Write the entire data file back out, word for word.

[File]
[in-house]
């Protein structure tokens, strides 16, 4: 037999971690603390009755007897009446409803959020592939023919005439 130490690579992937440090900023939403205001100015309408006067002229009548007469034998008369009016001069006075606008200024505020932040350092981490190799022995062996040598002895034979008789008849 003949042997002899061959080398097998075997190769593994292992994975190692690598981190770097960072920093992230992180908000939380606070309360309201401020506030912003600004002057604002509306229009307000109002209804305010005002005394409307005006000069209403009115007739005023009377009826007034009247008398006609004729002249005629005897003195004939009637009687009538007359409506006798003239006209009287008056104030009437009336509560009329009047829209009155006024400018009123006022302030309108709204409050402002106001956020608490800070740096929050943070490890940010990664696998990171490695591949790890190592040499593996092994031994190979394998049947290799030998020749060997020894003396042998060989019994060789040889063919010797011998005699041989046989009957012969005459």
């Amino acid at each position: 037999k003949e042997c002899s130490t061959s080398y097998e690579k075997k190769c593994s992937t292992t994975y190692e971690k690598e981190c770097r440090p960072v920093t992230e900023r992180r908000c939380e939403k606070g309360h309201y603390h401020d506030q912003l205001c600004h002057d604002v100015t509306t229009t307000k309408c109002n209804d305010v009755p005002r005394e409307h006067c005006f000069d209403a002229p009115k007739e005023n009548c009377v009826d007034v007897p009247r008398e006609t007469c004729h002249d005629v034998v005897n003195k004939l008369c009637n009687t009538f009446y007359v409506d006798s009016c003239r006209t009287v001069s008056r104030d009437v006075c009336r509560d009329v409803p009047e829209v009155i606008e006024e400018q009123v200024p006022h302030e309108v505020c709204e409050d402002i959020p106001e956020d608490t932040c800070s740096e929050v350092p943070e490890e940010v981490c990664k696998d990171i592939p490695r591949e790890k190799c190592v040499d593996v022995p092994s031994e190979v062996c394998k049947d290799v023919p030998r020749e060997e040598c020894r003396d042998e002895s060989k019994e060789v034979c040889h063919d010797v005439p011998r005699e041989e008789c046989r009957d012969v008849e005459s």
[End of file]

[in-house]
């Protein structure tokens, strides 16, 4: 037999971690603390009755007897009446409803959020592939023919005439 130490690579992937440090900023939403205001100015309408006067002229009548007469034998008369009016001069006075606008200024505020932040350092981490190799022995062996040598002895034979008789008849 003949042997002899061959080398097998075997190769593994292992994975190692690598981190770097960072920093992230992180908000939380606070309360309201401020506030912003600004002057604002509306229009307000109002209804305010005002005394409307005006000069209403009115007739005023009377009826007034009247008398006609004729002249005629005897003195004939009637009687009538007359409506006798003239006209009287008056104030009437009336509560009329009047829209009155006024400018009123006022302030309108709204409050402002106001956020608490800070740096929050943070490890940010990664696998990171490695591949790890190592040499593996092994031994190979394998049947290799030998020749060997020894003396042998060989019994060789040889063919010797011998005699041989046989009957012969005459």
């Amino acid at each position: 037999k003949e042997c002899s130490t061959s080398y097998e690579k075997k190769c593994s992937t292992t994975y190692e971690k690598e981190c770097r440090p960072v920093t992230e900023r992180r908000c939380e939403k606070g309360h309201y603390h401020d506030q912003l205001c600004h002057d604002v100015t509306t229009t307000k309408c109002n209804d305010v009755p005002r005394e409307h006067c005006f000069d209403a002229p009115k007739e005023n009548c009377v009826d007034v007897p009247r008398e006609t007469c004729h002249d005629v034998v005897n003195k004939l008369c009637n009687t009538f009446y007359v409506d006798s009016c003239r006209t009287v001069s008056r104030d009437v006075c009336r509560d009329v409803p009047e829209v009155i606008e006024e400018q009123v200024p006022h302030e309108v505020c709204e409050d402002i959020p106001e956020d608490t932040c800070s740096e929050v350092p943070e490890e940010v981490c990664k696998d990171i592939p490695r591949e790890k190799c190592v040499d593996v022995p092994s031994e190979v062996c394998k049947d290799v023919p030998r020749e060997e040598c020894r003396d042998e002895s060989k019994e060789v034979c040889h063919d010797v005439p011998r005699e041989e008789c046989r009957d012969v008849e005459s």